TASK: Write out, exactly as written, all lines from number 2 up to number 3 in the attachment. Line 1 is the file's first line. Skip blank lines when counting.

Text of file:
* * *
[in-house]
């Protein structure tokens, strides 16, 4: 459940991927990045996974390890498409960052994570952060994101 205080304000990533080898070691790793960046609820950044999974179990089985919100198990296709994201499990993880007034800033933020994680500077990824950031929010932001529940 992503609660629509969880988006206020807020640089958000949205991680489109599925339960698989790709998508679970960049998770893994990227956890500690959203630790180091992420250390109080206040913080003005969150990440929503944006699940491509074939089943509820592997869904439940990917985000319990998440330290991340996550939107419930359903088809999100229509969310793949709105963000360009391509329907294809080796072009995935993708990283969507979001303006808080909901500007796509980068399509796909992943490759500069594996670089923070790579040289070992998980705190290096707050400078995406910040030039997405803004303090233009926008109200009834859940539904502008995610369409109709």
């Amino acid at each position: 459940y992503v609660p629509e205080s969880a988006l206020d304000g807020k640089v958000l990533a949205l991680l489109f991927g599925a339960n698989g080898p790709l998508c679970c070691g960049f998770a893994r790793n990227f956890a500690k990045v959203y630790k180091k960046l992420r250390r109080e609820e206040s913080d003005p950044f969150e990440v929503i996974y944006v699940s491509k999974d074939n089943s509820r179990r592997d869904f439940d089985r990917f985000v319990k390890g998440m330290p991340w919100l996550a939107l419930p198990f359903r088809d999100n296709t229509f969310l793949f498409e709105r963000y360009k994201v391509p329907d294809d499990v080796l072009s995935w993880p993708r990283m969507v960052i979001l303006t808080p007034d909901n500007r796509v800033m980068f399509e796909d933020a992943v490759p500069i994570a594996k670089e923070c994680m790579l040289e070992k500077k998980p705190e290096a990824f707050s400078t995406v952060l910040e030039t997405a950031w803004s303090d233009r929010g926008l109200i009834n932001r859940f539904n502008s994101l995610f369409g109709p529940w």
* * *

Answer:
């Protein structure tokens, strides 16, 4: 459940991927990045996974390890498409960052994570952060994101 205080304000990533080898070691790793960046609820950044999974179990089985919100198990296709994201499990993880007034800033933020994680500077990824950031929010932001529940 992503609660629509969880988006206020807020640089958000949205991680489109599925339960698989790709998508679970960049998770893994990227956890500690959203630790180091992420250390109080206040913080003005969150990440929503944006699940491509074939089943509820592997869904439940990917985000319990998440330290991340996550939107419930359903088809999100229509969310793949709105963000360009391509329907294809080796072009995935993708990283969507979001303006808080909901500007796509980068399509796909992943490759500069594996670089923070790579040289070992998980705190290096707050400078995406910040030039997405803004303090233009926008109200009834859940539904502008995610369409109709």
């Amino acid at each position: 459940y992503v609660p629509e205080s969880a988006l206020d304000g807020k640089v958000l990533a949205l991680l489109f991927g599925a339960n698989g080898p790709l998508c679970c070691g960049f998770a893994r790793n990227f956890a500690k990045v959203y630790k180091k960046l992420r250390r109080e609820e206040s913080d003005p950044f969150e990440v929503i996974y944006v699940s491509k999974d074939n089943s509820r179990r592997d869904f439940d089985r990917f985000v319990k390890g998440m330290p991340w919100l996550a939107l419930p198990f359903r088809d999100n296709t229509f969310l793949f498409e709105r963000y360009k994201v391509p329907d294809d499990v080796l072009s995935w993880p993708r990283m969507v960052i979001l303006t808080p007034d909901n500007r796509v800033m980068f399509e796909d933020a992943v490759p500069i994570a594996k670089e923070c994680m790579l040289e070992k500077k998980p705190e290096a990824f707050s400078t995406v952060l910040e030039t997405a950031w803004s303090d233009r929010g926008l109200i009834n932001r859940f539904n502008s994101l995610f369409g109709p529940w």